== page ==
Secretary of State John Kerry forged a new tack toward peace in the Middle East with a group of Arab delegates Monday, hours after the Israeli military fired rockets into Gaza in what it says was retribution for a militant attack.
Representatives from the Arab League met with the chief U.S. diplomat and Vice President Joe Biden at the State Department Monday afternoon to restart a strategy to establish Palestine as its own country and solidify a relationship with neighboring Israel.
One of the delegates said the meeting injected newfound vigor into forging an enduring peace.
"The intention of the mission of the delegation is to highlight the fact that it is due time for the international community and the U.S. to work in order to put an end to the Israeli occupation and to work for the creation of the Palestinian state," Riyad al-Maliki, foreign affairs minister to the Palestinian National Authority, told a group of reporters Monday.
"We should not waste time trying to revive or reactivate the so-called peace process," al-Maliki said. "We intend to go to the main objective, which is to put an end to the Palestinian suffering and end the occupation and allow the Palestinian people to have their own viable, independent state."
Israeli officials say they are ready to talk peace with the Palestinian Authority.
"We regard the United States as a crucial partner in our search for peace with the Palestinians,” said Aaron Sagui, a spokesman with the Israeli embassy in Washington. “We welcome a creative and active American role, and we support Secretary Kerry's efforts to try to bring the Palestinians back to the negotiating table."
The secretary of state offered "a very clear commitment on his side and the side of President Barack Obama" to establish peace in the region, al-Maliki said.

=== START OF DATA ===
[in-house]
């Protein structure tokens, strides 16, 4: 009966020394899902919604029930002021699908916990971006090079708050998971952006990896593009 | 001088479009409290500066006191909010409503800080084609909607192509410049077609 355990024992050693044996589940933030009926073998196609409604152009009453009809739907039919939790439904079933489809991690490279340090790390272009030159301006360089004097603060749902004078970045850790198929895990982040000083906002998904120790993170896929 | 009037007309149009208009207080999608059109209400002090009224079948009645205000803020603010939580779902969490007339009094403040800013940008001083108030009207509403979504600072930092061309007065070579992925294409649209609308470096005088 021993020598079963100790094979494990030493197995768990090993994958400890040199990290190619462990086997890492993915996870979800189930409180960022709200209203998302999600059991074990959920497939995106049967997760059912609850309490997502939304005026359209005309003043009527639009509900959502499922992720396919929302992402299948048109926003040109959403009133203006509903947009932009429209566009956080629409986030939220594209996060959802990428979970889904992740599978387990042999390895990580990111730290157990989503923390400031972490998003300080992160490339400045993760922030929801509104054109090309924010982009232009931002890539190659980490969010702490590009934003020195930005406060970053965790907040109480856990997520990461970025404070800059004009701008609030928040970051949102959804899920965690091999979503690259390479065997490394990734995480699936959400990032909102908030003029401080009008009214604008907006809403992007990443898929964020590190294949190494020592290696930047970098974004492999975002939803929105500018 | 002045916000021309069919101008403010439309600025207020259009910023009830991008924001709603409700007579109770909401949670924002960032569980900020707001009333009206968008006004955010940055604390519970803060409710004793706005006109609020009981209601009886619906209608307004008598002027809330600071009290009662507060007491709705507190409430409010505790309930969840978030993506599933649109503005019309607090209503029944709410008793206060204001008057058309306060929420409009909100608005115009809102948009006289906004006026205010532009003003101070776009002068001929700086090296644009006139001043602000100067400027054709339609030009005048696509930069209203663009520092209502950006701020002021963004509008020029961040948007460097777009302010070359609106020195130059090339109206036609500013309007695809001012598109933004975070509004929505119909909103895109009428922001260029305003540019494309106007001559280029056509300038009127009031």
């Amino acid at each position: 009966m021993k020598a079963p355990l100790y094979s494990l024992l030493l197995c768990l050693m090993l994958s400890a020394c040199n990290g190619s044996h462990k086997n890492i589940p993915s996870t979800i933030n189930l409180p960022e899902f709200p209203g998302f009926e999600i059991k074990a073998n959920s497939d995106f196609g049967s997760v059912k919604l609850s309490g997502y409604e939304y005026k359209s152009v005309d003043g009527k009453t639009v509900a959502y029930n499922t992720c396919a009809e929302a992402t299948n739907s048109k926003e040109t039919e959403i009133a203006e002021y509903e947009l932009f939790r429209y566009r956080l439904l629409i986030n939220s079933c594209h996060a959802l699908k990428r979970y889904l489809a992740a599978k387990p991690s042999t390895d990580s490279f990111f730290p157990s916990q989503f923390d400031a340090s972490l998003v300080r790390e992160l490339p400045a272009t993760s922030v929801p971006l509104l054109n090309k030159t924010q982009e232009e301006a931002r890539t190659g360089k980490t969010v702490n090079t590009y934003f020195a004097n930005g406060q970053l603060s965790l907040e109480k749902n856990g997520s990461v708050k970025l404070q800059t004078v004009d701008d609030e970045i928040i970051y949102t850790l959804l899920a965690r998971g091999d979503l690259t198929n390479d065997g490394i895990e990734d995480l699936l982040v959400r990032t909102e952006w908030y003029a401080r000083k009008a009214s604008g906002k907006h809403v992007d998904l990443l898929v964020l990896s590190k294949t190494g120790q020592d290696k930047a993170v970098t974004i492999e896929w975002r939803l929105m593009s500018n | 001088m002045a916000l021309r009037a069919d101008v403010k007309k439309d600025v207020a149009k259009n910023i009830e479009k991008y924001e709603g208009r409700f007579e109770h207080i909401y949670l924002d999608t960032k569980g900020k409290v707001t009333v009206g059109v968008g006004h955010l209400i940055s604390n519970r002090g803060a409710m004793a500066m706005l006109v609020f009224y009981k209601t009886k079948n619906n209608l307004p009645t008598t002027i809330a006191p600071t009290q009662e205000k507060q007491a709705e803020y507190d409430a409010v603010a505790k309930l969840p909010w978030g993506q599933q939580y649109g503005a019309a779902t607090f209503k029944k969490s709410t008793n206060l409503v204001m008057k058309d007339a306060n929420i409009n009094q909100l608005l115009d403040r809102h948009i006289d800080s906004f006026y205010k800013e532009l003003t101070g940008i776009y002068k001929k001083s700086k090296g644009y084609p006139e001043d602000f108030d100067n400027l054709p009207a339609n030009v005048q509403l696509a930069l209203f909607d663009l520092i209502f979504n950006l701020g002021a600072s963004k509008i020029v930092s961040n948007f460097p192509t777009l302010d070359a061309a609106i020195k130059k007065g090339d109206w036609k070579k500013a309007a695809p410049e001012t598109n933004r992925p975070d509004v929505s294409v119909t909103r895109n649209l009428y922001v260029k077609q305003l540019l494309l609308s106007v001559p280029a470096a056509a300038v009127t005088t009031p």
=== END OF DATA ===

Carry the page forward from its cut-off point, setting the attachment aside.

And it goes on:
"We felt that Secretary [Kerry] is very serious, very committed," he said.
Al-Maliki said he and the other delegates expect another meeting in four to six weeks to further discuss implementing the Arab Peace Initiative, a plan first unveiled in 2002 that calls for permanent Palestinian borders based on how they existed prior to June 4, 1967.
Kerry said on Monday the Arab League would play a "very important role" in this peace process.
The summit followed Israeli rocket strikes on Sunday aimed at Hamas weapons storage facilities. Gaza health officials say nobody was injured.
The Israeli military said it was responding to rocket fire from Gaza aimed at Israel from the night before. Those rockets landed in an open field and caused no injuries.
The Muslim Salafi group, a shadowy extremist organization, is believed to have been behind the attacks. Israel generally blames Hamas for any attacks that originate from within the Palestinian territory.
The U.N. secretary general endorsed on Monday the newfound spirit of negotiation from the Arab states, but stressed that discussions will not be enough to see through to a lasting peace.
"Now is the time for concerted action," U.N. chief Ban Ki-moon said in a message delivered to the UN International Meeting on the Question of Palestine.
4/30/13: This story has been updated to include comments from the embassy of Israel.